Pilot Evaluation of a Supervised Neck Strengthening Program in High School Athletes: A Potential Intervention to Reduce the Risk of Sport-related Concussion
A pilot study to investigate the effect of a supervised eight-week neck strengthening intervention in high school athletes to help prevent concussion.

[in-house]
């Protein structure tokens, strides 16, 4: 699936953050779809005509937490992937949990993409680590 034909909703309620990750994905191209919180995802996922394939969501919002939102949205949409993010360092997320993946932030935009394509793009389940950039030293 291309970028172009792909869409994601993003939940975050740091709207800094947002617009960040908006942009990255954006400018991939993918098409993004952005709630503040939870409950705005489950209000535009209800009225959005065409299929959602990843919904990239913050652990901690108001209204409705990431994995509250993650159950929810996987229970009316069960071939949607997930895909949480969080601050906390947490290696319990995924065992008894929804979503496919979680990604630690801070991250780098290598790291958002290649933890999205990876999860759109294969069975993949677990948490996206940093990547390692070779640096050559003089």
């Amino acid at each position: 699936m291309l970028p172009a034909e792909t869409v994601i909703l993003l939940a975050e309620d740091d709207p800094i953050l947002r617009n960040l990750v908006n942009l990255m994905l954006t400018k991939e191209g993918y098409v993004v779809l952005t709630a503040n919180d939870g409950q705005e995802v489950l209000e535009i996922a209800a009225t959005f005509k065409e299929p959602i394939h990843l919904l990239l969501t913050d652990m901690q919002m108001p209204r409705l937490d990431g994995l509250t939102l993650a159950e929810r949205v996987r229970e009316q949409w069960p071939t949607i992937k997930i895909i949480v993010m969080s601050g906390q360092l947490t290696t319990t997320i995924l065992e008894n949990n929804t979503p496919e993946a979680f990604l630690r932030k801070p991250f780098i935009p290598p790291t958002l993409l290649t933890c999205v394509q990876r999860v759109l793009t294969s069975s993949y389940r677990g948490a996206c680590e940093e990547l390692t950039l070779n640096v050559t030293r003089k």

Sport-related concussion (SRC) is a common and significant injury that affects athletes of both genders, in all sports, across all levels of play. Athletes with weaker necks may be at greater risk for concussion because their necks are less able to absorb impact forces and couple their heads to their bodies during sport collisions. We have previously demonstrated that greater neck strength is associated with smaller changes in head linear and angular velocity following the application of a standardized external load in youth and adult athletes, suggesting that neck strengthening interventions may reduce an athlete’s risk for sustaining sport-related concussion. However, optimal neck strengthening protocols are unknown and neck strengthening interventions have never been studied in youth athletes. The purpose of this pilot study was therefore to determine the effect of an 8-week supervised manual resistance training program on overall neck girth, the cross-sectional area (CSA) of the sternocleidomastoid (SCM) muscle, and the neck’s force generating capacity in each primary plane of motion in youth athletes. Seventeen youth athletes were allocated into intervention (n = 13) and control (n = 4) groups using weighted block randomization. All participants completed 16 whole-body resistance training sessions over an 8-week period with a Certified Strength and Conditioning Specialist. In addition, the intervention group also performed barbell shrugs and manual resistance exercises targeting the neck. Before and after the exercise program, each participant completed a laboratory-based assessment of neck girth, sonographic SCM CSA, and force generating capacity in flexion, extension, lateral flexion, and axial rotation, with surface electromyography (EMG) of the SCM, upper trapezius, splenius capitis, and semispinalis capitis muscles during maximum voluntary contraction in each plane of motion and during voluntary bracing. Descriptive statistics were calculated to compare pre-post changes between the two groups. Mean neck girth increased by 0.54 cm and 0.25 cm in the intervention and control groups. However, SCM CSA showed minimal change (mean 0.0 cm in both groups). Across all planes of motion, force generating capacity increased in 35 of 48 (72.9%) and 11 of 16 (68.8%) measurements taken in the intervention and control groups, respectively, with mean increases of 13.7 N in the intervention group vs. 5.3 N in the control group. The intervention group experienced the largest strength increase in extension (mean 28.2 N) and the smallest strength increase in axial rotation (mean 4.7 N). Across the 4 cervical muscles, surface EMG activation (% of maximum), increased in 26 of 52 (50%) measurements in the intervention group and 5 of 16 (31.3%) of measurements in the control group during voluntary bracing. In flexion and extension, antagonist cervical muscle activation (% of maximum) decreased in 23 of 39 (59.0%) and 2 of 12 (16.7%) measurements taken in the intervention and control groups, respectively. In this pilot study, an 8-week manual resistance training program was effective in increasing neck strength in male and female youth athletes. Our results suggest that the mechanism of this change may be more attributable to greater efficiency of muscle recruitment than to muscle